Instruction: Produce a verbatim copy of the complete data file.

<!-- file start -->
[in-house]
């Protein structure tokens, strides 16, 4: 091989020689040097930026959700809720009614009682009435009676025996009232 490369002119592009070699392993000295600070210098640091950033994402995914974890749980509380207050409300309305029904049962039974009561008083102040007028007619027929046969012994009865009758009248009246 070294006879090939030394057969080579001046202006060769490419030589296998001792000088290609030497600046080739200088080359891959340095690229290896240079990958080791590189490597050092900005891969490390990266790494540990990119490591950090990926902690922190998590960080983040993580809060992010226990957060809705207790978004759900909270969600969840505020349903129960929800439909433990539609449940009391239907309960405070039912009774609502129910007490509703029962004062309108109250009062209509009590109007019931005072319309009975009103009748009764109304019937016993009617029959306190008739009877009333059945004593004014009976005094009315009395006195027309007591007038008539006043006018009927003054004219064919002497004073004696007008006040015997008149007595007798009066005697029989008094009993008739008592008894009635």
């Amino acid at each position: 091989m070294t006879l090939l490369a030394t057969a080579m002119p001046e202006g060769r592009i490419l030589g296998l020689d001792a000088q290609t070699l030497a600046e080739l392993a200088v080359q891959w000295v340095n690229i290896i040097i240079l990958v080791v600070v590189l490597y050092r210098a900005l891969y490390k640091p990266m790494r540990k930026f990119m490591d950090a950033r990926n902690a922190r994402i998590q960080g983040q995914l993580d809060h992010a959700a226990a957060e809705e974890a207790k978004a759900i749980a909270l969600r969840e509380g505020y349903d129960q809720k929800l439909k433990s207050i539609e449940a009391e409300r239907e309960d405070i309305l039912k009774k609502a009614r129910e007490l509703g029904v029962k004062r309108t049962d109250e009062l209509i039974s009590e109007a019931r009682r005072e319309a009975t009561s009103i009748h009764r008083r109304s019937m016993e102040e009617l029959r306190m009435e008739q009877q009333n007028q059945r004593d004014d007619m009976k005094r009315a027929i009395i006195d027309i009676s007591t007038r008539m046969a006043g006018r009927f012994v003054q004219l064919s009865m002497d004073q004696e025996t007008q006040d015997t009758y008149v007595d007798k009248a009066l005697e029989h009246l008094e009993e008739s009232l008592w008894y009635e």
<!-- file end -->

[in-house]
């Protein structure tokens, strides 16, 4: 091989020689040097930026959700809720009614009682009435009676025996009232 490369002119592009070699392993000295600070210098640091950033994402995914974890749980509380207050409300309305029904049962039974009561008083102040007028007619027929046969012994009865009758009248009246 070294006879090939030394057969080579001046202006060769490419030589296998001792000088290609030497600046080739200088080359891959340095690229290896240079990958080791590189490597050092900005891969490390990266790494540990990119490591950090990926902690922190998590960080983040993580809060992010226990957060809705207790978004759900909270969600969840505020349903129960929800439909433990539609449940009391239907309960405070039912009774609502129910007490509703029962004062309108109250009062209509009590109007019931005072319309009975009103009748009764109304019937016993009617029959306190008739009877009333059945004593004014009976005094009315009395006195027309007591007038008539006043006018009927003054004219064919002497004073004696007008006040015997008149007595007798009066005697029989008094009993008739008592008894009635």
């Amino acid at each position: 091989m070294t006879l090939l490369a030394t057969a080579m002119p001046e202006g060769r592009i490419l030589g296998l020689d001792a000088q290609t070699l030497a600046e080739l392993a200088v080359q891959w000295v340095n690229i290896i040097i240079l990958v080791v600070v590189l490597y050092r210098a900005l891969y490390k640091p990266m790494r540990k930026f990119m490591d950090a950033r990926n902690a922190r994402i998590q960080g983040q995914l993580d809060h992010a959700a226990a957060e809705e974890a207790k978004a759900i749980a909270l969600r969840e509380g505020y349903d129960q809720k929800l439909k433990s207050i539609e449940a009391e409300r239907e309960d405070i309305l039912k009774k609502a009614r129910e007490l509703g029904v029962k004062r309108t049962d109250e009062l209509i039974s009590e109007a019931r009682r005072e319309a009975t009561s009103i009748h009764r008083r109304s019937m016993e102040e009617l029959r306190m009435e008739q009877q009333n007028q059945r004593d004014d007619m009976k005094r009315a027929i009395i006195d027309i009676s007591t007038r008539m046969a006043g006018r009927f012994v003054q004219l064919s009865m002497d004073q004696e025996t007008q006040d015997t009758y008149v007595d007798k009248a009066l005697e029989h009246l008094e009993e008739s009232l008592w008894y009635e």